David L Marcus

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The overall peroxidation activity in brain tissue by region from patients with Alzheimer's disease (AD) and age-matched controls was determined employing the thiobarbituric acid-reactive substances (TBARS) assay, a measure of lipid peroxidation, followed by a determination the activities of the antioxidant enzymes Cu/Zn superoxide dismutase (SOD),(More)
Apoptosis, or programmed cell death, has been proposed as a mechanism of neuropathology in Alzheimer's disease (AD). Activation of immediate early genes (IEG) c-jun and c-fos appears to be required for the initiation of apoptosis. Furthermore, the expression of c-jun is induced in cultured neurons that undergo beta-amyloid-mediated apoptosis suggesting a(More)
In vitro determination of brain glucose metabolism in the temporal cortex from patients with Alzheimer's disease showed a marked decrease when compared with nondemented, age-matched control subjects. Additional determinations on normal human temporal cortex obtained at autopsy demonstrated an age-dependent decline in the rate of glucose use. These data(More)
We studied brain glucose metabolism in patients with Alzheimer's disease and age-matched controls in vivo by PET and assessed brain glucose utilization and the phosphorylation constant K3 for hexokinase. In addition we determined in vitro the binding of 2DG and measured its phosphorylation to 2DG-phosphate in cerebral microvessels obtained at autopsy from(More)
BACKGROUND Manganese-dependent superoxide dismutase (MnSOD) is a major defense mechanism against potential cellular damage by reactive oxygen species (ROS). We have reported increased lipid peroxidation and decreased Cu/Zn SOD enzymatic activity in the temporal cortex of Alzheimer's diseased (AD) brains. MATERIAL/METHODS We now report the expression of(More)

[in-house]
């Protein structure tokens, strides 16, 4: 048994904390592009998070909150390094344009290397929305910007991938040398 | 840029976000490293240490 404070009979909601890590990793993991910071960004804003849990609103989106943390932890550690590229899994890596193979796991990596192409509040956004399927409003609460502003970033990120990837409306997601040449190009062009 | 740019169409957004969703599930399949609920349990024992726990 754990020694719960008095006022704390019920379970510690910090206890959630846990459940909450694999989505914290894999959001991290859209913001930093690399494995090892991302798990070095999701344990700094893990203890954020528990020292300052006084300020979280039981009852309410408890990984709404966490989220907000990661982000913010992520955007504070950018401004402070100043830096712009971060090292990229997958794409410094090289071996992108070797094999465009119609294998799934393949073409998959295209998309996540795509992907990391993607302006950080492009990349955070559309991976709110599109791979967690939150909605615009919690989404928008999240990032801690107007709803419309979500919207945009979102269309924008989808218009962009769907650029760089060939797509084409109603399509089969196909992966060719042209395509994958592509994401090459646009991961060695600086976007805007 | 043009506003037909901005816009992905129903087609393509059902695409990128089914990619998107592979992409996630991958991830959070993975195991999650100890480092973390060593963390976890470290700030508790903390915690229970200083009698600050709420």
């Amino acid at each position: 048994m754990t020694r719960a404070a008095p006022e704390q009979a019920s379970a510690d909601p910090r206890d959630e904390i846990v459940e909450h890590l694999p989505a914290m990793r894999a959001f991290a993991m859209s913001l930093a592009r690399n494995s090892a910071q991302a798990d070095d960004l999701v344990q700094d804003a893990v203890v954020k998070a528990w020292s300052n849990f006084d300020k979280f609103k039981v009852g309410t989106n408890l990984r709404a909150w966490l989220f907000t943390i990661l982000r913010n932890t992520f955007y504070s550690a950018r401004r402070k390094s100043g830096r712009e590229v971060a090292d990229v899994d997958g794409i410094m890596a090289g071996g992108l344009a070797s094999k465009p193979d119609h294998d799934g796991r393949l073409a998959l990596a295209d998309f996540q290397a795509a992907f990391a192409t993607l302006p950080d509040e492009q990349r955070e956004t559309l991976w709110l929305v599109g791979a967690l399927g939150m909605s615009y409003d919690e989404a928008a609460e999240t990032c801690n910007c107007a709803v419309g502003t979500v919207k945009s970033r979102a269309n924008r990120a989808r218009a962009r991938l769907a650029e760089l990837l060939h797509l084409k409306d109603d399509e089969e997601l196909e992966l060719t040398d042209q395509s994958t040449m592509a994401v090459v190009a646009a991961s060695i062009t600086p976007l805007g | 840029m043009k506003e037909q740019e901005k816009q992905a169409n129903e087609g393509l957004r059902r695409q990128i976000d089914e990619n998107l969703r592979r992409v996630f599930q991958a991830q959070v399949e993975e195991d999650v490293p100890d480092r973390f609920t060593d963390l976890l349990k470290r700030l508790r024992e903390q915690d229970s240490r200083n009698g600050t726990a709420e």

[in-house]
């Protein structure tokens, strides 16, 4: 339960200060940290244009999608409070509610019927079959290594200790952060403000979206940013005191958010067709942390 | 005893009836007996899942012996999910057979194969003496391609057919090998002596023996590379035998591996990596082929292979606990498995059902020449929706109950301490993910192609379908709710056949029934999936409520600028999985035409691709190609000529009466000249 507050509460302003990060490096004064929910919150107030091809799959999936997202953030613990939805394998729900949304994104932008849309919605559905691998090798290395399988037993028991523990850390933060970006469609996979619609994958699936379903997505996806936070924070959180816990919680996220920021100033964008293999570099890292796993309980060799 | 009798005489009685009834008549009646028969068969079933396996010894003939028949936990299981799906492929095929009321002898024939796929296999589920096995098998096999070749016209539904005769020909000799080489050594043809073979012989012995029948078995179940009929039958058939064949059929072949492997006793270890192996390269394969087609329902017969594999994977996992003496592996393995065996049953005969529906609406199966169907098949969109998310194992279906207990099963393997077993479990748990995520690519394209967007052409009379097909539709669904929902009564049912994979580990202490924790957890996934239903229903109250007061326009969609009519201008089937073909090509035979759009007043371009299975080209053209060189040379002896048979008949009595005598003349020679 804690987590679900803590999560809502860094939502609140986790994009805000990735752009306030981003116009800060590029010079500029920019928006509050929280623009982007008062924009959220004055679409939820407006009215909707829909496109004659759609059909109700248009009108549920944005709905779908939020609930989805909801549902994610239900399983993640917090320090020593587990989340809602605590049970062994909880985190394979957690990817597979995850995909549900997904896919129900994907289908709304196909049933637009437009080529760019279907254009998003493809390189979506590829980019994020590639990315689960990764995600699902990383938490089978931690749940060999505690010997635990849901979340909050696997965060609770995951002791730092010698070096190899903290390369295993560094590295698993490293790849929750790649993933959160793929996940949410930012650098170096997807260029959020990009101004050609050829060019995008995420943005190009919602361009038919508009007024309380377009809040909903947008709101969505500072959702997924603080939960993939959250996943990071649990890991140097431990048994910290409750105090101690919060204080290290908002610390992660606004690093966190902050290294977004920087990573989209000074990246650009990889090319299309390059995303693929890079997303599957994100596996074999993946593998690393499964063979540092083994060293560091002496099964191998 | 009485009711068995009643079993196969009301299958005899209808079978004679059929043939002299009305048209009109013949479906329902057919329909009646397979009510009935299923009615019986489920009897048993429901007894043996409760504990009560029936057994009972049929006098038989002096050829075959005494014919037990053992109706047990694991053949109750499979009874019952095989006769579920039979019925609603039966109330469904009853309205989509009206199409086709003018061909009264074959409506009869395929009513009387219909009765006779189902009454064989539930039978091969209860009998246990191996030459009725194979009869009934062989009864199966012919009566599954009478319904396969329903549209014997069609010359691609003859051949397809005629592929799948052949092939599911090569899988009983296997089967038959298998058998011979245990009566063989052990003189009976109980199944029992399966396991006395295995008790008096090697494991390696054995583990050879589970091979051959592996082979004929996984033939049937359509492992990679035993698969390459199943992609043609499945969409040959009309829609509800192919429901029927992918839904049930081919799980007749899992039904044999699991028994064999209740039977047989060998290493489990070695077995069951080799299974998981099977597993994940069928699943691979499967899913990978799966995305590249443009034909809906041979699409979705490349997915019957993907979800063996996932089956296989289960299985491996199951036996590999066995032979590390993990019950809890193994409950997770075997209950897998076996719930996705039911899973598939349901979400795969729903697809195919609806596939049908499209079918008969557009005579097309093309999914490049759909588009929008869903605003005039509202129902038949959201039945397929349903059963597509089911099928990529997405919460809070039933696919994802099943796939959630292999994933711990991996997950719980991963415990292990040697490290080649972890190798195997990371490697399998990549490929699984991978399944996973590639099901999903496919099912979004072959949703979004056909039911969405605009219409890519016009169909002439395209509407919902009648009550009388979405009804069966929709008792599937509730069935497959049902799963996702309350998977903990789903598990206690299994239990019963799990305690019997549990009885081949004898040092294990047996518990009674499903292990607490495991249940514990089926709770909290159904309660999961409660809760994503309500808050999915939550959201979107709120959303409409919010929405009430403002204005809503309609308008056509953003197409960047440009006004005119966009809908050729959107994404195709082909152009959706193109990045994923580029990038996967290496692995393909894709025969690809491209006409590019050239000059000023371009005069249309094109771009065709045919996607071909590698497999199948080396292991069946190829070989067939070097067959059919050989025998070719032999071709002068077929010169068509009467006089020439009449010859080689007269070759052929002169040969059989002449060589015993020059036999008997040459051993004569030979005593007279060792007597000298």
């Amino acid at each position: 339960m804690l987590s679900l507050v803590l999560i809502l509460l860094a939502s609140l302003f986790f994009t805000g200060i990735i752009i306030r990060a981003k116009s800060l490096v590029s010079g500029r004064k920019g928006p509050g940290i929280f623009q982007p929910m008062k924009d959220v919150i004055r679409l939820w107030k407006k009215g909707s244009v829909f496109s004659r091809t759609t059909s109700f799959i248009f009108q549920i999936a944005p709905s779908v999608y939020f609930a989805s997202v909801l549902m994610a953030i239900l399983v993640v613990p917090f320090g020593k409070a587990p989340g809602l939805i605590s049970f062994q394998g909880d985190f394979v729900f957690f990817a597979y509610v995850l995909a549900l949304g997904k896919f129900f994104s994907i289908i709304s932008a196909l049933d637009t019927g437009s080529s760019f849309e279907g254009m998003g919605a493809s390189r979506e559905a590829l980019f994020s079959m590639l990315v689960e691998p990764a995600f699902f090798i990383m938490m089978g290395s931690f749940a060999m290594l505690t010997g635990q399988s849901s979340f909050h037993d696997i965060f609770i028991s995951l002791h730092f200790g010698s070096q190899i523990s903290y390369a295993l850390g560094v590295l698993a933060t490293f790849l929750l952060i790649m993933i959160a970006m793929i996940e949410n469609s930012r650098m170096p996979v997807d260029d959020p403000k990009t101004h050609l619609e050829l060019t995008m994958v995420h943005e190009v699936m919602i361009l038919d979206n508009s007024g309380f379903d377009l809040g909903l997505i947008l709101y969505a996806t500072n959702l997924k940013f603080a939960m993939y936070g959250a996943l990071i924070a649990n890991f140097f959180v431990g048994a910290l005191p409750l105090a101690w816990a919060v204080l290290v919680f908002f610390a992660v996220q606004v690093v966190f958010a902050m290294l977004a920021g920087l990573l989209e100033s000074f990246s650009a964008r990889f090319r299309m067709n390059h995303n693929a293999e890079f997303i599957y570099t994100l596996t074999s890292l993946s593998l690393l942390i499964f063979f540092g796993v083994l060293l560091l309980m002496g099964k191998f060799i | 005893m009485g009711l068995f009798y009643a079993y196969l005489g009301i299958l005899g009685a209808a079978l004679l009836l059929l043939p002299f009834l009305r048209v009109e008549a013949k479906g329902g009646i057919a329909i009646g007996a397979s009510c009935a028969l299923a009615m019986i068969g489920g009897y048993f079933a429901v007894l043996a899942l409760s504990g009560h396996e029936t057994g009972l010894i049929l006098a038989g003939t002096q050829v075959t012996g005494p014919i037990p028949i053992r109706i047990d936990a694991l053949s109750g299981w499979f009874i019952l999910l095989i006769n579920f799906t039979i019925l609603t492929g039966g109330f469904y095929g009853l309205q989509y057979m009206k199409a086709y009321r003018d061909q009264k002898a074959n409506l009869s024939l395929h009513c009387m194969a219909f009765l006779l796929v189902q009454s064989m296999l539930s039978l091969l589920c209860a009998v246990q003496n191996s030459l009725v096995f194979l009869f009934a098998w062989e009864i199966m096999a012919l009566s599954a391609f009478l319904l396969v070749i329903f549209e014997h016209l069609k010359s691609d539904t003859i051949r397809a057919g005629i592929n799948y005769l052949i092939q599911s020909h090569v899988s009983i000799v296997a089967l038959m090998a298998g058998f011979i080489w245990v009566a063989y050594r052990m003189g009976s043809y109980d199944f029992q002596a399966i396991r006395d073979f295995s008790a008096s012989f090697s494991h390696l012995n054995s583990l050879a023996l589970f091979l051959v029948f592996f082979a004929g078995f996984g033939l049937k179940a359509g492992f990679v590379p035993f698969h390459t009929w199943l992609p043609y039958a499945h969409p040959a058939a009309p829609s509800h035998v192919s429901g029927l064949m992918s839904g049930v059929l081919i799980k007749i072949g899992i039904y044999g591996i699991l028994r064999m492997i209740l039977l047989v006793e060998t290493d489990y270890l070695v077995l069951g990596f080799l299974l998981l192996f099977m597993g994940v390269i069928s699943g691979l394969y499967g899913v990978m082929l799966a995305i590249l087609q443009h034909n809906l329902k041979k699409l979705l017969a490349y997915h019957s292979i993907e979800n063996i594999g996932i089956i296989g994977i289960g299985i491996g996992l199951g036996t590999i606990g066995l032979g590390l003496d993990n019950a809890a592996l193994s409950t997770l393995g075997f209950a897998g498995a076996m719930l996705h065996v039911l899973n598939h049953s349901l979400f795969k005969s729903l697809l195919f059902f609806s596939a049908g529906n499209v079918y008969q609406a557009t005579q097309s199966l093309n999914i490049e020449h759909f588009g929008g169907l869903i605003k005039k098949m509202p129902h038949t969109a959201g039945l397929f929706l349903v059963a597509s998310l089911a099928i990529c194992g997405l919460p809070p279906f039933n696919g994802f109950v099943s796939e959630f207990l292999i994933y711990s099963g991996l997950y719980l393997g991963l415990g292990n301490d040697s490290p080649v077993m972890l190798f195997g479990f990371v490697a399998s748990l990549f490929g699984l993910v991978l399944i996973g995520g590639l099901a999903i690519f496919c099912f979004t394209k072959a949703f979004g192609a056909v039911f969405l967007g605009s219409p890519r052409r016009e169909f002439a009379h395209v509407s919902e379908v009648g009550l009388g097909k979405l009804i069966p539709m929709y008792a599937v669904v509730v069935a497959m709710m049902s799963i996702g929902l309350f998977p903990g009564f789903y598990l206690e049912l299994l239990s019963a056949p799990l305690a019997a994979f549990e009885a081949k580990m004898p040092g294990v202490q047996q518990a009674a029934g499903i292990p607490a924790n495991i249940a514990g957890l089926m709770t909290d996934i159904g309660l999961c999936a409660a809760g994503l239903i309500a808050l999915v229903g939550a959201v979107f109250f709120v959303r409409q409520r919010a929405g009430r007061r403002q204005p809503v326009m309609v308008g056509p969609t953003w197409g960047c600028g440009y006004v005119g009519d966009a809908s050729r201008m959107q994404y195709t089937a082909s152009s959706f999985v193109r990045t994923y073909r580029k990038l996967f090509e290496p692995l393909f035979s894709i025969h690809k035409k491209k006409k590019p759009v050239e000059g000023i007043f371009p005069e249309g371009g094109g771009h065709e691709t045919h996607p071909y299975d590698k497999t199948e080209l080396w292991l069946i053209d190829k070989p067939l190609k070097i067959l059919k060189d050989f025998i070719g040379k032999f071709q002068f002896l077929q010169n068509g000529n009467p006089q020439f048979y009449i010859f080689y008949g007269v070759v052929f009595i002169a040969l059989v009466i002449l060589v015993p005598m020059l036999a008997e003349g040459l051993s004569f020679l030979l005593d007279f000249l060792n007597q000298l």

Microvessels isolated from temporal cortex of patients with Alzheimer's disease showed decreased uptake of glucose when compared with vessels from age-matched or young control subjects. This was due to decreased hexokinase activity in the Alzheimer samples, as determined by ion exchange chromatography. This finding was confirmed independently by(More)
There is currently a controversy of whether elderly people (over age 65) have an age-related physiologic decline in red cell parameters. If this is so, a new normal range might be established for geriatric patients, as has been suggested by others. However, since anemia is often the first sign of severe illness in a patient, new normal values might include(More)
Isolated mitochondria from rat livers of various ages show a gradual decline in the rate of inner membrane-matrix protein synthesis with advancing age of the animal. Rats at 112-120 weeks synthesize these proteins at only 40% of the rate of 2-8-week-old animals. The initial rates of incorporation of label were 145 cpm/mg/minute for the "old" animals, and(More)
Alzheimer's disease (AD) is the major cause of dementia, accounting for 50% to 70% of the late-onset patients, with 17 to 20 million affected. It is characterized by neurofibrillary tangles, neuronal loss, and amyloid plaques in tissues of the cortex, hippocampus, and amygdala. Apoptosis or programmed cell death appears in the progression of AD. In this(More)